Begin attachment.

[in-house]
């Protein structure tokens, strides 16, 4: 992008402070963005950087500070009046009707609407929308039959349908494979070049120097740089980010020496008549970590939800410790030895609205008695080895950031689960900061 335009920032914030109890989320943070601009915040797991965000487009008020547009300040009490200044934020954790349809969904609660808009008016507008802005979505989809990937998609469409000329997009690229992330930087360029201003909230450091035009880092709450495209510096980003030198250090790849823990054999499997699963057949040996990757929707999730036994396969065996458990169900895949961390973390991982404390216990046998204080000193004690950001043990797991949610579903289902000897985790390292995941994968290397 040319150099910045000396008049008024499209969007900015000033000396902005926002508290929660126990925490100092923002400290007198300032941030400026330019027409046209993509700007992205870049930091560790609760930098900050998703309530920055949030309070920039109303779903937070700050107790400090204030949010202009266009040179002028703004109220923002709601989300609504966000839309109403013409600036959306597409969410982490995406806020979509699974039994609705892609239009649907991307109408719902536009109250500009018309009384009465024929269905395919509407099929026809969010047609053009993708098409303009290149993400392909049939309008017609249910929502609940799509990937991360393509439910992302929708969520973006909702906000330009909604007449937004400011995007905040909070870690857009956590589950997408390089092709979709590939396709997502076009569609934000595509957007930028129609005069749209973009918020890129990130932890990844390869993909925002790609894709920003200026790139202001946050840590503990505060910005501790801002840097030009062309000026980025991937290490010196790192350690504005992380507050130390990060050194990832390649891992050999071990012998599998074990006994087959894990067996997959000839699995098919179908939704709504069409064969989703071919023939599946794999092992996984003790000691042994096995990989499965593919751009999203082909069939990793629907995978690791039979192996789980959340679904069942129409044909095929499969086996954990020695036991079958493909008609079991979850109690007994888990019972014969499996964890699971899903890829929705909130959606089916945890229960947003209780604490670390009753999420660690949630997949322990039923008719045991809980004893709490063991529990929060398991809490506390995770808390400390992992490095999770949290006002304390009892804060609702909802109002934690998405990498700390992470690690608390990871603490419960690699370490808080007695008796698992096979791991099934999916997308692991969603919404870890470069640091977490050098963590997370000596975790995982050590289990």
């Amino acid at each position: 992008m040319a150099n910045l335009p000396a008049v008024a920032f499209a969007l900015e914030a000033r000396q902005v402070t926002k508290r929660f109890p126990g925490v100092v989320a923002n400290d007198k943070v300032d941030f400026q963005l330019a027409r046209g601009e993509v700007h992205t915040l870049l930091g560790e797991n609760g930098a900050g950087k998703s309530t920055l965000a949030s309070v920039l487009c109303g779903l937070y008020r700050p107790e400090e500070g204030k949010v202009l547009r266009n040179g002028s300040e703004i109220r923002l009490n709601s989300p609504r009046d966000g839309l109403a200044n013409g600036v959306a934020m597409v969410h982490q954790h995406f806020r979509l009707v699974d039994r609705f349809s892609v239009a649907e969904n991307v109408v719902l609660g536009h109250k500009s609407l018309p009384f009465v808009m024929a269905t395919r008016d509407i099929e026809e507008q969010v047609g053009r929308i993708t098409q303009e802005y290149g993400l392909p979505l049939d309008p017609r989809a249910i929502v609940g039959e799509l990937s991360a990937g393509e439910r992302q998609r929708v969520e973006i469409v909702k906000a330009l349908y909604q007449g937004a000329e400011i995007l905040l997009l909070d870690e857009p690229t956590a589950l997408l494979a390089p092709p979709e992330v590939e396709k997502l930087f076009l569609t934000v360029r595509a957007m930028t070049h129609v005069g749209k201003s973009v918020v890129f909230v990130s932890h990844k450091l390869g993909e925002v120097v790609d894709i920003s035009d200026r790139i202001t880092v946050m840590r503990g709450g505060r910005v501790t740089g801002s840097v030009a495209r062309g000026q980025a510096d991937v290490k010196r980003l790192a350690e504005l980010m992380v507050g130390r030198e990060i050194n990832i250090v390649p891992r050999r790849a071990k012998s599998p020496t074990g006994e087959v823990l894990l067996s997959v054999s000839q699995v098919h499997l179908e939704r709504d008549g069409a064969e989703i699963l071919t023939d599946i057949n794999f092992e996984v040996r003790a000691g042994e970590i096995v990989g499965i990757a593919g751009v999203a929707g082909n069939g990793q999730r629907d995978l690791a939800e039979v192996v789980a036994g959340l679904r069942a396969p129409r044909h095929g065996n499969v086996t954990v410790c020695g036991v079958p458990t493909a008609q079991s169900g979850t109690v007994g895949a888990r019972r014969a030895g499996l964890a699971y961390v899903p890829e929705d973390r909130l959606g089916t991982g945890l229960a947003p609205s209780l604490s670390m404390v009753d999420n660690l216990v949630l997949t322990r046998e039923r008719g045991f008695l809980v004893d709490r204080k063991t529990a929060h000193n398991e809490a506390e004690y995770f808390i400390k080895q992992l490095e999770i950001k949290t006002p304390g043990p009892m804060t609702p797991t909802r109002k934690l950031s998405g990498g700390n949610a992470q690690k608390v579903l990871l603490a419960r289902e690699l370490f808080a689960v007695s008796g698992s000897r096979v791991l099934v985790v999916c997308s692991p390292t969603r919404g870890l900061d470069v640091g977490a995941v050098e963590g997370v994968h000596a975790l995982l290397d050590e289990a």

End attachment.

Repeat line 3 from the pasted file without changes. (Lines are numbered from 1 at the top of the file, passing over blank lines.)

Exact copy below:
């Amino acid at each position: 992008m040319a150099n910045l335009p000396a008049v008024a920032f499209a969007l900015e914030a000033r000396q902005v402070t926002k508290r929660f109890p126990g925490v100092v989320a923002n400290d007198k943070v300032d941030f400026q963005l330019a027409r046209g601009e993509v700007h992205t915040l870049l930091g560790e797991n609760g930098a900050g950087k998703s309530t920055l965000a949030s309070v920039l487009c109303g779903l937070y008020r700050p107790e400090e500070g204030k949010v202009l547009r266009n040179g002028s300040e703004i109220r923002l009490n709601s989300p609504r009046d966000g839309l109403a200044n013409g600036v959306a934020m597409v969410h982490q954790h995406f806020r979509l009707v699974d039994r609705f349809s892609v239009a649907e969904n991307v109408v719902l609660g536009h109250k500009s609407l018309p009384f009465v808009m024929a269905t395919r008016d509407i099929e026809e507008q969010v047609g053009r929308i993708t098409q303009e802005y290149g993400l392909p979505l049939d309008p017609r989809a249910i929502v609940g039959e799509l990937s991360a990937g393509e439910r992302q998609r929708v969520e973006i469409v909702k906000a330009l349908y909604q007449g937004a000329e400011i995007l905040l997009l909070d870690e857009p690229t956590a589950l997408l494979a390089p092709p979709e992330v590939e396709k997502l930087f076009l569609t934000v360029r595509a957007m930028t070049h129609v005069g749209k201003s973009v918020v890129f909230v990130s932890h990844k450091l390869g993909e925002v120097v790609d894709i920003s035009d200026r790139i202001t880092v946050m840590r503990g709450g505060r910005v501790t740089g801002s840097v030009a495209r062309g000026q980025a510096d991937v290490k010196r980003l790192a350690e504005l980010m992380v507050g130390r030198e990060i050194n990832i250090v390649p891992r050999r790849a071990k012998s599998p020496t074990g006994e087959v823990l894990l067996s997959v054999s000839q699995v098919h499997l179908e939704r709504d008549g069409a064969e989703i699963l071919t023939d599946i057949n794999f092992e996984v040996r003790a000691g042994e970590i096995v990989g499965i990757a593919g751009v999203a929707g082909n069939g990793q999730r629907d995978l690791a939800e039979v192996v789980a036994g959340l679904r069942a396969p129409r044909h095929g065996n499969v086996t954990v410790c020695g036991v079958p458990t493909a008609q079991s169900g979850t109690v007994g895949a888990r019972r014969a030895g499996l964890a699971y961390v899903p890829e929705d973390r909130l959606g089916t991982g945890l229960a947003p609205s209780l604490s670390m404390v009753d999420n660690l216990v949630l997949t322990r046998e039923r008719g045991f008695l809980v004893d709490r204080k063991t529990a929060h000193n398991e809490a506390e004690y995770f808390i400390k080895q992992l490095e999770i950001k949290t006002p304390g043990p009892m804060t609702p797991t909802r109002k934690l950031s998405g990498g700390n949610a992470q690690k608390v579903l990871l603490a419960r289902e690699l370490f808080a689960v007695s008796g698992s000897r096979v791991l099934v985790v999916c997308s692991p390292t969603r919404g870890l900061d470069v640091g977490a995941v050098e963590g997370v994968h000596a975790l995982l290397d050590e289990a």